- Where Insurance & Technology Meet

Is Gen Y Dead? Marketing in a Post-Generational World

Is Gen Y nothing more than a product of a not-so-imaginative imagination?  Some social media experts are suggesting just that.  In the new marketing world, traditional ‘generational’ segmentation is losing its value relative to other factors.  And marketing strategies are morphing as well.

We’d like to know:  Do you feel ready to market in a post-generation environment?

The Death and Birth of Generations

We introduced Ryan Hanley – erstwhile Gen Y-er and independent insurance agent and  social media marketing consultant – in this space a while ago. In Hanley’s construct, the traditional marketing approach, differentiation by age, has little meaning in the new marketing world.  In a recent post on his blog, Hanley  writes:

As a marketer there is no such grouping of people as Generation Y or Millennials or Generation X or the Baby Boomers for that matter….

Today there are only two generations:

The Connected Generation defined as individuals willing and open to communications, building relationships and ultimately make buying decisions based on digital content and interactions.

The Unconnected Generation is everyone else.  Common requirements of Unconnected Generation consumers is the necessity for in-person transactions, unwillingness to communicate via email or other digital tools and general skepticism about the Internet.

When The Only Tool You Have is a Hammer, Some Tasks Hurt

Our interpretation of Hanley’s message is this:  If you’re marketing to the Connected with the tools appropriate to the Unconnected, you are trying to put out a fire in the kitchen with a baseball bat – likely doing more harm than good.  Fortunately, help is available.

What are the new tools for the Connecteds?  Hanely, and others, are not recommending Social Media on its own, but rather  ‘Content Marketing’  utilizing Social Media.  Wikipedia defines Content Marketing as:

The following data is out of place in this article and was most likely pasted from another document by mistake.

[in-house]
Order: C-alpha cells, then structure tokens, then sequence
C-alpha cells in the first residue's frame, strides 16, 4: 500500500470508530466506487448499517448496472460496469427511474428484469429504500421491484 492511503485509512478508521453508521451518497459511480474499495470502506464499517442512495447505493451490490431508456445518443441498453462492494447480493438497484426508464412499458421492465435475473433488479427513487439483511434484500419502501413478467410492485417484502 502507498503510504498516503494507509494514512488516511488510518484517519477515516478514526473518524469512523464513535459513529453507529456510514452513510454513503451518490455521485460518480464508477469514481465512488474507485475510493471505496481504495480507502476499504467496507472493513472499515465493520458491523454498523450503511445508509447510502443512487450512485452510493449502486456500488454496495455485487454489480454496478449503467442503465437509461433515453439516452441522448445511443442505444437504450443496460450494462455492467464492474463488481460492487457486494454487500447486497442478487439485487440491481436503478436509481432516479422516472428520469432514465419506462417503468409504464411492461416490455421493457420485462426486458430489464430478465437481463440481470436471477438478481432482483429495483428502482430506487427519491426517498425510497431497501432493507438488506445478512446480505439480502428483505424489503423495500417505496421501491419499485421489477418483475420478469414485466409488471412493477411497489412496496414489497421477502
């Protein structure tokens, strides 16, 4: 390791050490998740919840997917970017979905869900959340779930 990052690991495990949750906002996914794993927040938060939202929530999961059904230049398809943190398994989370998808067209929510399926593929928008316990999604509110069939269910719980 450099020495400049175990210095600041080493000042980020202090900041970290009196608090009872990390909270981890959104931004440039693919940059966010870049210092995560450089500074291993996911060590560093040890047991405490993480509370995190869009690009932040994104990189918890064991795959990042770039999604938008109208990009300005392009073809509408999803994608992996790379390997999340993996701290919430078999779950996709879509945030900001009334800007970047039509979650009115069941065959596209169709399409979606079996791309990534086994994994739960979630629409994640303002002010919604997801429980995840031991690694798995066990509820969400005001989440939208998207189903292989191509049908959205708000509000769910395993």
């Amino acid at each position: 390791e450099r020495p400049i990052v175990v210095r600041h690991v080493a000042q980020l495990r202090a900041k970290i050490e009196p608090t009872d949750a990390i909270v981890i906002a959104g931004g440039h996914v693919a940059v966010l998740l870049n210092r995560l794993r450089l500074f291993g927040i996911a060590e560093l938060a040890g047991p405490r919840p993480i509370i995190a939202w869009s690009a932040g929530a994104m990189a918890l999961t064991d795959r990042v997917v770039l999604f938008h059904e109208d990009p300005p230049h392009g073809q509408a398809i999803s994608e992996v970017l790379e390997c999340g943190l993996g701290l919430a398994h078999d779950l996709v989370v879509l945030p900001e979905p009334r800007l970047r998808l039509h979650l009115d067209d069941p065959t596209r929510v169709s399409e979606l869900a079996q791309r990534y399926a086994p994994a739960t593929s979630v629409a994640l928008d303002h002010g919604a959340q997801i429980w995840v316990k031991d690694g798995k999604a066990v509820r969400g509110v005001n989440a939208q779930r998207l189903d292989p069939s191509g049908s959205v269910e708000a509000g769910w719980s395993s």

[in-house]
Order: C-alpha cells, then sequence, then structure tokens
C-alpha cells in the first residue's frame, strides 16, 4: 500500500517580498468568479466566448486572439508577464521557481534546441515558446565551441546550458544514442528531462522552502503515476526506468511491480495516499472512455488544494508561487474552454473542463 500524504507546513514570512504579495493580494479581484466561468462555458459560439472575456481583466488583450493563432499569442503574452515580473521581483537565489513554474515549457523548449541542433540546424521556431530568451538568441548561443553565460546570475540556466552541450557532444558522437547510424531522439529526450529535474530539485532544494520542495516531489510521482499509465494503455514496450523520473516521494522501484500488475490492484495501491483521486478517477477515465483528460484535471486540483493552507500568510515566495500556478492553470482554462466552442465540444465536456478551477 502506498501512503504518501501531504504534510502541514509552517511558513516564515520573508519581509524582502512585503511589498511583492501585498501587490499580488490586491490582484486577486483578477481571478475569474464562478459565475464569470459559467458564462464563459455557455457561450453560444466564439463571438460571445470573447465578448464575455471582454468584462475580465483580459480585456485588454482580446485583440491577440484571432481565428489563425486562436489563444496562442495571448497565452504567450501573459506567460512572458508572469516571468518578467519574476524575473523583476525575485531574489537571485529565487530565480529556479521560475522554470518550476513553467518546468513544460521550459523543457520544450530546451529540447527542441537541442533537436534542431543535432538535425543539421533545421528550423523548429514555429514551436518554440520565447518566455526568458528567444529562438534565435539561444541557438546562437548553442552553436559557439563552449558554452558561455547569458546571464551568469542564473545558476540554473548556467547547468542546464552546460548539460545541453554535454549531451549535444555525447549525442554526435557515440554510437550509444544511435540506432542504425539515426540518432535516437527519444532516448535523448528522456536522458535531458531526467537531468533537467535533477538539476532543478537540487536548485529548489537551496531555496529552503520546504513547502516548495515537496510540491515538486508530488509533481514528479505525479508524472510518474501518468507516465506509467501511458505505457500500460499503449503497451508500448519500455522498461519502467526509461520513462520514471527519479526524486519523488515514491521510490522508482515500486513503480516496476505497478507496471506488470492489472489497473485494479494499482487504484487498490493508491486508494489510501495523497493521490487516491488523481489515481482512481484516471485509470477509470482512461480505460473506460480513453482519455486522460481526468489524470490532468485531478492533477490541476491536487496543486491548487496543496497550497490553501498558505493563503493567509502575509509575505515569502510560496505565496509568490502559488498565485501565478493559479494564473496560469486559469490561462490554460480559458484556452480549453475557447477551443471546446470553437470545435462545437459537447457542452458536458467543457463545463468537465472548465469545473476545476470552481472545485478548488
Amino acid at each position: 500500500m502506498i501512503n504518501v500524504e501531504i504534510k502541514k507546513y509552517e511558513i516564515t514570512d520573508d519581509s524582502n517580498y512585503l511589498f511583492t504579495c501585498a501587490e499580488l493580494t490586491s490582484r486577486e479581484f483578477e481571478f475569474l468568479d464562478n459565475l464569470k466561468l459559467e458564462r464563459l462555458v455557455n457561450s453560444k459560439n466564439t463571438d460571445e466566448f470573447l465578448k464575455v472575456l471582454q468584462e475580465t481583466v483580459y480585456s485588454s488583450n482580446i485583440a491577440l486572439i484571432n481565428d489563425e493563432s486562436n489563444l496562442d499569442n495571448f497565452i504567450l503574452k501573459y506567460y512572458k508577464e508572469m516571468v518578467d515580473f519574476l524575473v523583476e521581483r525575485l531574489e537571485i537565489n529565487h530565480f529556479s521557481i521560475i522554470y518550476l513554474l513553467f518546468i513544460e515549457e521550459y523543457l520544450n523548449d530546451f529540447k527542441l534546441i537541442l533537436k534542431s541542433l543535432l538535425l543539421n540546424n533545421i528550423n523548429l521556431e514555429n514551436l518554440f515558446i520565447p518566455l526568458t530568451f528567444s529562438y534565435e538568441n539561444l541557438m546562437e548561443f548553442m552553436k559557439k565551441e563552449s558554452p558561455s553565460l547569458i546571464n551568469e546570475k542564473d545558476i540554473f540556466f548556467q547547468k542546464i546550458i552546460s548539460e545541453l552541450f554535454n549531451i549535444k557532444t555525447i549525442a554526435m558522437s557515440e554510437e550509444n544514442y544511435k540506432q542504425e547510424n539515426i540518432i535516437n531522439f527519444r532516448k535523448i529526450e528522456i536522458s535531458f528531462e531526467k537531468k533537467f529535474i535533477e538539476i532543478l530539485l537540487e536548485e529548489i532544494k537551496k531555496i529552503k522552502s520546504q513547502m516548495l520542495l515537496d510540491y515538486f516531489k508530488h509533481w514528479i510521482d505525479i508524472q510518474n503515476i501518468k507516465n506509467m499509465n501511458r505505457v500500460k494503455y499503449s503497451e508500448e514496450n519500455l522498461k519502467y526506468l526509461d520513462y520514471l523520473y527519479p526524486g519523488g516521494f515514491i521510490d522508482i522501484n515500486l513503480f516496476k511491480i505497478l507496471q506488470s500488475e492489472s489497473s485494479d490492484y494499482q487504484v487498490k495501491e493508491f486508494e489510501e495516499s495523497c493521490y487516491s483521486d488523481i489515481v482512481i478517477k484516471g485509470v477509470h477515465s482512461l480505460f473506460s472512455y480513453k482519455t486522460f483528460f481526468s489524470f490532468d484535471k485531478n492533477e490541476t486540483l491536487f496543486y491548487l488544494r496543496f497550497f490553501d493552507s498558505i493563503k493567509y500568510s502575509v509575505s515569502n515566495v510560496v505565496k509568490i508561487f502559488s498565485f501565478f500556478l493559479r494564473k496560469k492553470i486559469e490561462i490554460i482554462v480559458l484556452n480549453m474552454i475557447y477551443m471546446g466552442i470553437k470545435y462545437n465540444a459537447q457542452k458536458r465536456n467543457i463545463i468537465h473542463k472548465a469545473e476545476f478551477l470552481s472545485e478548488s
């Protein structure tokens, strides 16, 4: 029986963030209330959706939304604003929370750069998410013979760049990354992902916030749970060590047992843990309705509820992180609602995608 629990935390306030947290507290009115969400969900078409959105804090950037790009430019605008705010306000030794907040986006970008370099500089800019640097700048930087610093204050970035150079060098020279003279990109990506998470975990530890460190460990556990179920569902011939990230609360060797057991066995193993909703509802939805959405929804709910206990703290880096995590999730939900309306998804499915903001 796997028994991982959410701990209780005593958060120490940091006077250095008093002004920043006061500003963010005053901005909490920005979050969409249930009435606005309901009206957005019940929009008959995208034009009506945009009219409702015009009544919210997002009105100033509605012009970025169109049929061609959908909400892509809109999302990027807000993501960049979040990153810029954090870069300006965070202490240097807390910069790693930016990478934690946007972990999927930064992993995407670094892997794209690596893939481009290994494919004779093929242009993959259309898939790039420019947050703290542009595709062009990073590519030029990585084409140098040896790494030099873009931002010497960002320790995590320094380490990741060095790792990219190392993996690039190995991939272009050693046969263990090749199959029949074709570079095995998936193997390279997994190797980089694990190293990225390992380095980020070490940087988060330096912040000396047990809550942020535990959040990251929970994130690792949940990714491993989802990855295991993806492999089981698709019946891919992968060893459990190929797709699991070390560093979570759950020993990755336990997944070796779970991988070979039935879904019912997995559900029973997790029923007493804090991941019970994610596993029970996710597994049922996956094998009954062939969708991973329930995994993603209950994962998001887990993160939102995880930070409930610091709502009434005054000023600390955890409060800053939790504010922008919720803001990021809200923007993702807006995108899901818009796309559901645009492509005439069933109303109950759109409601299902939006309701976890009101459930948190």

any marketing format that involves the creation and sharing of media and publishing content in order to acquire customers. Content Marketing’s basic premise is to “provide some valuable information or entertainment – “content” – that stops short of a direct sales pitch or call to action, but which seeks to positively influence a customer in some way.”[1]

Citing a report by Econsultancy and Adobe, which included a survey of client-side marketers, eMarketer recently noted that “content marketing had climbed to the top of the list of importance in terms of emerging digital trends, named as a top priority for 2013 by 39% of respondents. That compared with 29% in 2012.”

Our Thoughts, Your Thoughts …

As happened with the Internet, using Social Media is not an end in itself.  Rather, it is table-stakes for marketing in a changed environment.  This is a primary reason why the 2013 Technology Conference is featuring a full afternoon devoted to a ‘Social Boot Camp’ which will allow a rich conversation about the new marketing and servicing environment inhabited by Generation Connected.

So… Leave us a comment… Do you agree with Hanley’s construct?  If so, are you changing marketing approaches?